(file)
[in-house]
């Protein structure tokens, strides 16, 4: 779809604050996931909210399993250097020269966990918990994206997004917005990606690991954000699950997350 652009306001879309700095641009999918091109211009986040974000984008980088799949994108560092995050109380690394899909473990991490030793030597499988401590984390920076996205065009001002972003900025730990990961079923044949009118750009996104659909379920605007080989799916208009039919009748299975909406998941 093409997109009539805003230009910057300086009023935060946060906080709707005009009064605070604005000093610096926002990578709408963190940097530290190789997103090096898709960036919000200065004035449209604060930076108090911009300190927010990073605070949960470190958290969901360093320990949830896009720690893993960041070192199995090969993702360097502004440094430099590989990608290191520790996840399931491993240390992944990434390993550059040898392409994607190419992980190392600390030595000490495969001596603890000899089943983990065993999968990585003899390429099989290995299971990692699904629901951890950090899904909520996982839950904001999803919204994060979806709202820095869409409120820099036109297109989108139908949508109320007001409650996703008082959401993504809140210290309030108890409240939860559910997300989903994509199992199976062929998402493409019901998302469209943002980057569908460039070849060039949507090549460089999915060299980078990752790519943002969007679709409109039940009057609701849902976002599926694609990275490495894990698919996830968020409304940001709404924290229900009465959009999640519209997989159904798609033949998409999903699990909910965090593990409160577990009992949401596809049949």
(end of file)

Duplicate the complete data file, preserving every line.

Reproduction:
[in-house]
């Protein structure tokens, strides 16, 4: 779809604050996931909210399993250097020269966990918990994206997004917005990606690991954000699950997350 652009306001879309700095641009999918091109211009986040974000984008980088799949994108560092995050109380690394899909473990991490030793030597499988401590984390920076996205065009001002972003900025730990990961079923044949009118750009996104659909379920605007080989799916208009039919009748299975909406998941 093409997109009539805003230009910057300086009023935060946060906080709707005009009064605070604005000093610096926002990578709408963190940097530290190789997103090096898709960036919000200065004035449209604060930076108090911009300190927010990073605070949960470190958290969901360093320990949830896009720690893993960041070192199995090969993702360097502004440094430099590989990608290191520790996840399931491993240390992944990434390993550059040898392409994607190419992980190392600390030595000490495969001596603890000899089943983990065993999968990585003899390429099989290995299971990692699904629901951890950090899904909520996982839950904001999803919204994060979806709202820095869409409120820099036109297109989108139908949508109320007001409650996703008082959401993504809140210290309030108890409240939860559910997300989903994509199992199976062929998402493409019901998302469209943002980057569908460039070849060039949507090549460089999915060299980078990752790519943002969007679709409109039940009057609701849902976002599926694609990275490495894990698919996830968020409304940001709404924290229900009465959009999640519209997989159904798609033949998409999903699990909910965090593990409160577990009992949401596809049949």